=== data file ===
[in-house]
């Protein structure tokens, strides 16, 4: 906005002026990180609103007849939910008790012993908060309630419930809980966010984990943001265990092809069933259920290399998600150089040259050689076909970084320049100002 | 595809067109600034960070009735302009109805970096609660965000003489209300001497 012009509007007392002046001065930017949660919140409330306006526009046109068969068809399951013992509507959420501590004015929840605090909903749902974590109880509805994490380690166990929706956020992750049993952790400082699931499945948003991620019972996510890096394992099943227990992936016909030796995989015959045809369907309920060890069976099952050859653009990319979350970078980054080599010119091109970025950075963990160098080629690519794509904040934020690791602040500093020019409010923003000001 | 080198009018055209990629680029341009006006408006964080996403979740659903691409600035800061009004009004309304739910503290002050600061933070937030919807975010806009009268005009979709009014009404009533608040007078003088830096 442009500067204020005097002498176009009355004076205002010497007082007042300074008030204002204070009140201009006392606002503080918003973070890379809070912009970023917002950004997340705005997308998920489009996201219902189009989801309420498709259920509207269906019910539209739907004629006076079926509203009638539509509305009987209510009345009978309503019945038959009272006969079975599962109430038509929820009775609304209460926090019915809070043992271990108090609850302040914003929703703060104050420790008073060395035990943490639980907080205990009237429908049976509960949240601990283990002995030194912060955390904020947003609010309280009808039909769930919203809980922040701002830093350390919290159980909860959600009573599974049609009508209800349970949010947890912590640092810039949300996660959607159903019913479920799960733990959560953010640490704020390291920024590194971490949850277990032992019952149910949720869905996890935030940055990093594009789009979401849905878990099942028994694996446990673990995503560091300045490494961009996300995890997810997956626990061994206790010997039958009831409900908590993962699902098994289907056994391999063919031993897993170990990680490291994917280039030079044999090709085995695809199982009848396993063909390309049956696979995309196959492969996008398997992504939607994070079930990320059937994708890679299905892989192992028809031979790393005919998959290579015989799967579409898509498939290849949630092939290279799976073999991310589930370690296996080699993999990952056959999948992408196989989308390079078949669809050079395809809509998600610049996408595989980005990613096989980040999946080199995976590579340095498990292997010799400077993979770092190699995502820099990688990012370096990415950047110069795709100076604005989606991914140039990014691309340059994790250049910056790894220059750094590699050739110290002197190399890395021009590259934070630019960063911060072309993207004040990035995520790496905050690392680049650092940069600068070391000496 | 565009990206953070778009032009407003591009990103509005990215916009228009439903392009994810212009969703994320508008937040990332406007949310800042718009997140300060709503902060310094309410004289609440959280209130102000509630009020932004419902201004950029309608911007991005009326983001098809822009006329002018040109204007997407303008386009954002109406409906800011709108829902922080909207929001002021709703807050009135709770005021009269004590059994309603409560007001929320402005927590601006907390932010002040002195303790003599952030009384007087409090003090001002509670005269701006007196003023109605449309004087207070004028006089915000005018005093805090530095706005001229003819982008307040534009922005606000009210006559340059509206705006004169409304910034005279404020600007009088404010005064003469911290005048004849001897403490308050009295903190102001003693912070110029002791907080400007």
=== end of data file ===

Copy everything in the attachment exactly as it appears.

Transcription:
[in-house]
């Protein structure tokens, strides 16, 4: 906005002026990180609103007849939910008790012993908060309630419930809980966010984990943001265990092809069933259920290399998600150089040259050689076909970084320049100002 | 595809067109600034960070009735302009109805970096609660965000003489209300001497 012009509007007392002046001065930017949660919140409330306006526009046109068969068809399951013992509507959420501590004015929840605090909903749902974590109880509805994490380690166990929706956020992750049993952790400082699931499945948003991620019972996510890096394992099943227990992936016909030796995989015959045809369907309920060890069976099952050859653009990319979350970078980054080599010119091109970025950075963990160098080629690519794509904040934020690791602040500093020019409010923003000001 | 080198009018055209990629680029341009006006408006964080996403979740659903691409600035800061009004009004309304739910503290002050600061933070937030919807975010806009009268005009979709009014009404009533608040007078003088830096 442009500067204020005097002498176009009355004076205002010497007082007042300074008030204002204070009140201009006392606002503080918003973070890379809070912009970023917002950004997340705005997308998920489009996201219902189009989801309420498709259920509207269906019910539209739907004629006076079926509203009638539509509305009987209510009345009978309503019945038959009272006969079975599962109430038509929820009775609304209460926090019915809070043992271990108090609850302040914003929703703060104050420790008073060395035990943490639980907080205990009237429908049976509960949240601990283990002995030194912060955390904020947003609010309280009808039909769930919203809980922040701002830093350390919290159980909860959600009573599974049609009508209800349970949010947890912590640092810039949300996660959607159903019913479920799960733990959560953010640490704020390291920024590194971490949850277990032992019952149910949720869905996890935030940055990093594009789009979401849905878990099942028994694996446990673990995503560091300045490494961009996300995890997810997956626990061994206790010997039958009831409900908590993962699902098994289907056994391999063919031993897993170990990680490291994917280039030079044999090709085995695809199982009848396993063909390309049956696979995309196959492969996008398997992504939607994070079930990320059937994708890679299905892989192992028809031979790393005919998959290579015989799967579409898509498939290849949630092939290279799976073999991310589930370690296996080699993999990952056959999948992408196989989308390079078949669809050079395809809509998600610049996408595989980005990613096989980040999946080199995976590579340095498990292997010799400077993979770092190699995502820099990688990012370096990415950047110069795709100076604005989606991914140039990014691309340059994790250049910056790894220059750094590699050739110290002197190399890395021009590259934070630019960063911060072309993207004040990035995520790496905050690392680049650092940069600068070391000496 | 565009990206953070778009032009407003591009990103509005990215916009228009439903392009994810212009969703994320508008937040990332406007949310800042718009997140300060709503902060310094309410004289609440959280209130102000509630009020932004419902201004950029309608911007991005009326983001098809822009006329002018040109204007997407303008386009954002109406409906800011709108829902922080909207929001002021709703807050009135709770005021009269004590059994309603409560007001929320402005927590601006907390932010002040002195303790003599952030009384007087409090003090001002509670005269701006007196003023109605449309004087207070004028006089915000005018005093805090530095706005001229003819982008307040534009922005606000009210006559340059509206705006004169409304910034005279404020600007009088404010005064003469911290005048004849001897403490308050009295903190102001003693912070110029002791907080400007």